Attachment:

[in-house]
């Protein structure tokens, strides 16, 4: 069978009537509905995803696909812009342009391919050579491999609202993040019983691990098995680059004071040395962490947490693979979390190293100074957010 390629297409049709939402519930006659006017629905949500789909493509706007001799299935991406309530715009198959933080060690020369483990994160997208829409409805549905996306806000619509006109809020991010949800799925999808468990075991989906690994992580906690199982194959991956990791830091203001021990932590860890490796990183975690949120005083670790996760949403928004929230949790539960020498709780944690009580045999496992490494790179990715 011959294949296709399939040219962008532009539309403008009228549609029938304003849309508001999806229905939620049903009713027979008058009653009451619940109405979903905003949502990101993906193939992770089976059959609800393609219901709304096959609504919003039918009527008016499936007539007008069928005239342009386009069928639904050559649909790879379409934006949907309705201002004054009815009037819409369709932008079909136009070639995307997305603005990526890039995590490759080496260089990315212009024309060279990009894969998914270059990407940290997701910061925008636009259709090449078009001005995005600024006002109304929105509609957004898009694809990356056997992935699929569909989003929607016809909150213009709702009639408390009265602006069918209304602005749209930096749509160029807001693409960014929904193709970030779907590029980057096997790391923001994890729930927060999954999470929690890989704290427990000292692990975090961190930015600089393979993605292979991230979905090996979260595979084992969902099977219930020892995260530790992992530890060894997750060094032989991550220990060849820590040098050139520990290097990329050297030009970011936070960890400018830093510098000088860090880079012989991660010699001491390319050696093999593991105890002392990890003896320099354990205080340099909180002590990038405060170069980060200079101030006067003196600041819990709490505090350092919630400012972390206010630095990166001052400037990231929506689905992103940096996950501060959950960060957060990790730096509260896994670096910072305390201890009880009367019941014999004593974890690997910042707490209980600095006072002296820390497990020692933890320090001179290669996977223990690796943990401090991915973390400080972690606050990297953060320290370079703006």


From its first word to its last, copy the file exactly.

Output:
[in-house]
């Protein structure tokens, strides 16, 4: 069978009537509905995803696909812009342009391919050579491999609202993040019983691990098995680059004071040395962490947490693979979390190293100074957010 390629297409049709939402519930006659006017629905949500789909493509706007001799299935991406309530715009198959933080060690020369483990994160997208829409409805549905996306806000619509006109809020991010949800799925999808468990075991989906690994992580906690199982194959991956990791830091203001021990932590860890490796990183975690949120005083670790996760949403928004929230949790539960020498709780944690009580045999496992490494790179990715 011959294949296709399939040219962008532009539309403008009228549609029938304003849309508001999806229905939620049903009713027979008058009653009451619940109405979903905003949502990101993906193939992770089976059959609800393609219901709304096959609504919003039918009527008016499936007539007008069928005239342009386009069928639904050559649909790879379409934006949907309705201002004054009815009037819409369709932008079909136009070639995307997305603005990526890039995590490759080496260089990315212009024309060279990009894969998914270059990407940290997701910061925008636009259709090449078009001005995005600024006002109304929105509609957004898009694809990356056997992935699929569909989003929607016809909150213009709702009639408390009265602006069918209304602005749209930096749509160029807001693409960014929904193709970030779907590029980057096997790391923001994890729930927060999954999470929690890989704290427990000292692990975090961190930015600089393979993605292979991230979905090996979260595979084992969902099977219930020892995260530790992992530890060894997750060094032989991550220990060849820590040098050139520990290097990329050297030009970011936070960890400018830093510098000088860090880079012989991660010699001491390319050696093999593991105890002392990890003896320099354990205080340099909180002590990038405060170069980060200079101030006067003196600041819990709490505090350092919630400012972390206010630095990166001052400037990231929506689905992103940096996950501060959950960060957060990790730096509260896994670096910072305390201890009880009367019941014999004593974890690997910042707490209980600095006072002296820390497990020692933890320090001179290669996977223990690796943990401090991915973390400080972690606050990297953060320290370079703006």